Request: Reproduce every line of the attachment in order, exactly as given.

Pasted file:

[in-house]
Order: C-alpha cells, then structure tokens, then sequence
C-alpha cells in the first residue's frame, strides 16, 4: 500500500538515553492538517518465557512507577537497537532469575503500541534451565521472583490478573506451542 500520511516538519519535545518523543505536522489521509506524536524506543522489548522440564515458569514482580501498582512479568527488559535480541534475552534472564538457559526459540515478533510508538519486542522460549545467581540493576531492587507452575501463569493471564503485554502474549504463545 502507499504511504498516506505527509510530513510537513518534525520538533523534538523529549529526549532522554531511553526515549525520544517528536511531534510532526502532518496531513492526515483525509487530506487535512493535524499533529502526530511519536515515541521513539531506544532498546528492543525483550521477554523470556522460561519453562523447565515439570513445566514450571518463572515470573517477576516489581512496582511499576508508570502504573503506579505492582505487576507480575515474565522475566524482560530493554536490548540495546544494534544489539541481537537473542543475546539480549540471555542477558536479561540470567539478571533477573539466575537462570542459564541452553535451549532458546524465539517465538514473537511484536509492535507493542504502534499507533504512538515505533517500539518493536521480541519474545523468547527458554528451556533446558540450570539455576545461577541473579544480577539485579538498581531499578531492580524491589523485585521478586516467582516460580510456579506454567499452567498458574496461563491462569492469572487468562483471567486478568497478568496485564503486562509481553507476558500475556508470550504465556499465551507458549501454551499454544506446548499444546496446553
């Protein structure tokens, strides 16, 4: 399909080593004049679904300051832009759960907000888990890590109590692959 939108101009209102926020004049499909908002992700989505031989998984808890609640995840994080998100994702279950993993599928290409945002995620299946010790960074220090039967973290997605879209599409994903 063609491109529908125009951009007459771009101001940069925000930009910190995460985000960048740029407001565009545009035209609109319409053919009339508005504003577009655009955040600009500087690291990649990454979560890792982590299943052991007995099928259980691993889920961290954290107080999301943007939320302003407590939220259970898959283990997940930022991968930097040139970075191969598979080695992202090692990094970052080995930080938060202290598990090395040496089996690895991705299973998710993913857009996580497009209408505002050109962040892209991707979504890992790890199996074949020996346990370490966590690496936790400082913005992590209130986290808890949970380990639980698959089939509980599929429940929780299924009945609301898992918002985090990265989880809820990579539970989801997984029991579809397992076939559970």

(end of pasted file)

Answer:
[in-house]
Order: C-alpha cells, then structure tokens, then sequence
C-alpha cells in the first residue's frame, strides 16, 4: 500500500538515553492538517518465557512507577537497537532469575503500541534451565521472583490478573506451542 500520511516538519519535545518523543505536522489521509506524536524506543522489548522440564515458569514482580501498582512479568527488559535480541534475552534472564538457559526459540515478533510508538519486542522460549545467581540493576531492587507452575501463569493471564503485554502474549504463545 502507499504511504498516506505527509510530513510537513518534525520538533523534538523529549529526549532522554531511553526515549525520544517528536511531534510532526502532518496531513492526515483525509487530506487535512493535524499533529502526530511519536515515541521513539531506544532498546528492543525483550521477554523470556522460561519453562523447565515439570513445566514450571518463572515470573517477576516489581512496582511499576508508570502504573503506579505492582505487576507480575515474565522475566524482560530493554536490548540495546544494534544489539541481537537473542543475546539480549540471555542477558536479561540470567539478571533477573539466575537462570542459564541452553535451549532458546524465539517465538514473537511484536509492535507493542504502534499507533504512538515505533517500539518493536521480541519474545523468547527458554528451556533446558540450570539455576545461577541473579544480577539485579538498581531499578531492580524491589523485585521478586516467582516460580510456579506454567499452567498458574496461563491462569492469572487468562483471567486478568497478568496485564503486562509481553507476558500475556508470550504465556499465551507458549501454551499454544506446548499444546496446553
């Protein structure tokens, strides 16, 4: 399909080593004049679904300051832009759960907000888990890590109590692959 939108101009209102926020004049499909908002992700989505031989998984808890609640995840994080998100994702279950993993599928290409945002995620299946010790960074220090039967973290997605879209599409994903 063609491109529908125009951009007459771009101001940069925000930009910190995460985000960048740029407001565009545009035209609109319409053919009339508005504003577009655009955040600009500087690291990649990454979560890792982590299943052991007995099928259980691993889920961290954290107080999301943007939320302003407590939220259970898959283990997940930022991968930097040139970075191969598979080695992202090692990094970052080995930080938060202290598990090395040496089996690895991705299973998710993913857009996580497009209408505002050109962040892209991707979504890992790890199996074949020996346990370490966590690496936790400082913005992590209130986290808890949970380990639980698959089939509980599929429940929780299924009945609301898992918002985090990265989880809820990579539970989801997984029991579809397992076939559970």